Okay, I’m pretty sick of grimdark right now. And I’ve never found economics interesting. But Seth Dickinson managed to explode both of those qualms with his debut novel, The Traitor Baru Cormorant, a bleak and riveting tale of colonialism, social imperialism and accounting that is also one of the best fantasy novels of the year.
The novel, based on a short story published in Beneath Ceaseless Skies in 2011, follows Baru Cormorant, a precocious seven-year-old growing up on the island of Taranoke. Her people have loose sexual mores and practice plural marriage, at least until the Empire of Masks arrives, conquering the island through fiat currency and moral indoctrination. As one of her fathers disappears, and a cousin is accused of “unhygienic” sexual habits (read – lesbianism), Baru learns to suppress her own unhygienic feelings towards her friend, the soldier Aminata.
Baru vows revenge for her family and country. Excelling at school, she earns a prominent position as the Imperial Accountant for the great Northern Province of Ardwynn, from where she plots her revenge.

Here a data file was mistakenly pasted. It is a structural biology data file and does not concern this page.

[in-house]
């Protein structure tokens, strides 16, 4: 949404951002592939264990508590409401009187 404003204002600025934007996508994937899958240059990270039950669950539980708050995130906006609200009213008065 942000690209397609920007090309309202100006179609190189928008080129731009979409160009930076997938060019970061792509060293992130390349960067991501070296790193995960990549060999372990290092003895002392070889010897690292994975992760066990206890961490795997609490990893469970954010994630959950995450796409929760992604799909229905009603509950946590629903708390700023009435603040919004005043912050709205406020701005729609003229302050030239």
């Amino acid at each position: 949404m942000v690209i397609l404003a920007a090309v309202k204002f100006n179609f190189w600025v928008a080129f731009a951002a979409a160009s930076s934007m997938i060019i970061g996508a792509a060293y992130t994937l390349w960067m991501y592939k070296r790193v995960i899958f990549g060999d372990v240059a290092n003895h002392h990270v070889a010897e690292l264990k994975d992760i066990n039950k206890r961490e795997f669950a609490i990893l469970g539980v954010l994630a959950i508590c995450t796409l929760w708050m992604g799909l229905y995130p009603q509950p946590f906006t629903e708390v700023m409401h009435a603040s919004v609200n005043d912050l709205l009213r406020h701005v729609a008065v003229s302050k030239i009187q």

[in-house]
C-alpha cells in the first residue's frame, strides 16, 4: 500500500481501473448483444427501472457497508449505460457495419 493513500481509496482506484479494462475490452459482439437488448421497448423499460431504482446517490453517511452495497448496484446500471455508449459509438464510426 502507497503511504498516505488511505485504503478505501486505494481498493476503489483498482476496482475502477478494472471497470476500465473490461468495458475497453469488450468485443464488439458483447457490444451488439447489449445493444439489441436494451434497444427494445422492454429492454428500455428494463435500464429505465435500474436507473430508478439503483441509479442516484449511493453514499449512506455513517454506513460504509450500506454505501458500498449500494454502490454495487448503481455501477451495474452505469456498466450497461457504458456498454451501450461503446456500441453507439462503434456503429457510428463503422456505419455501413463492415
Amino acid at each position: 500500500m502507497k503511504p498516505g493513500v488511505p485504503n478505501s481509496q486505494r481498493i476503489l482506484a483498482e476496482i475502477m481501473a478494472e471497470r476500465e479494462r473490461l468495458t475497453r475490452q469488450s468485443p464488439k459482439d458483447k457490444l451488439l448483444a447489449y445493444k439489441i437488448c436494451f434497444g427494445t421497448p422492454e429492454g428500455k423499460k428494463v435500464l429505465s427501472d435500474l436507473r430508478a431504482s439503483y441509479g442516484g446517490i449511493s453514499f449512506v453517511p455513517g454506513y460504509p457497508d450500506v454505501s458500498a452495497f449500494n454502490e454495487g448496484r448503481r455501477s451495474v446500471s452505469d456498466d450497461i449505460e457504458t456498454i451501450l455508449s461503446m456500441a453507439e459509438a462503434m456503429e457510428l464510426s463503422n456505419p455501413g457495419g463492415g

The accountancy chapters were easily my favorite — Dickinson turns Baru’s fiduciary tricks and currency manipulation into a page turner, reminding me of a sort of combination of Tyrion Lannister and Maia from Katherine Addison’s The Goblin Emperor.
The book gets seriously darker, however, as Baru gets swept up in a rebellion against the Empire. How far will she go for her revenge though? Dickinson’s ultimate question takes a Nietschean turn as Baru assumes leadership of the rebels. There are moments of brightness, through characters like Baru’s selfless lieutenant, Tain Hu, but the finale shows Baru becoming the sort of monster she battles.
Or does it? How far is she willing to go for revenge, and will she be able to pull back from the abyss? We’ll find out in coming volumes.
Read more at “The Nameless Zine.”
Buy The Traitor Baru Cormorant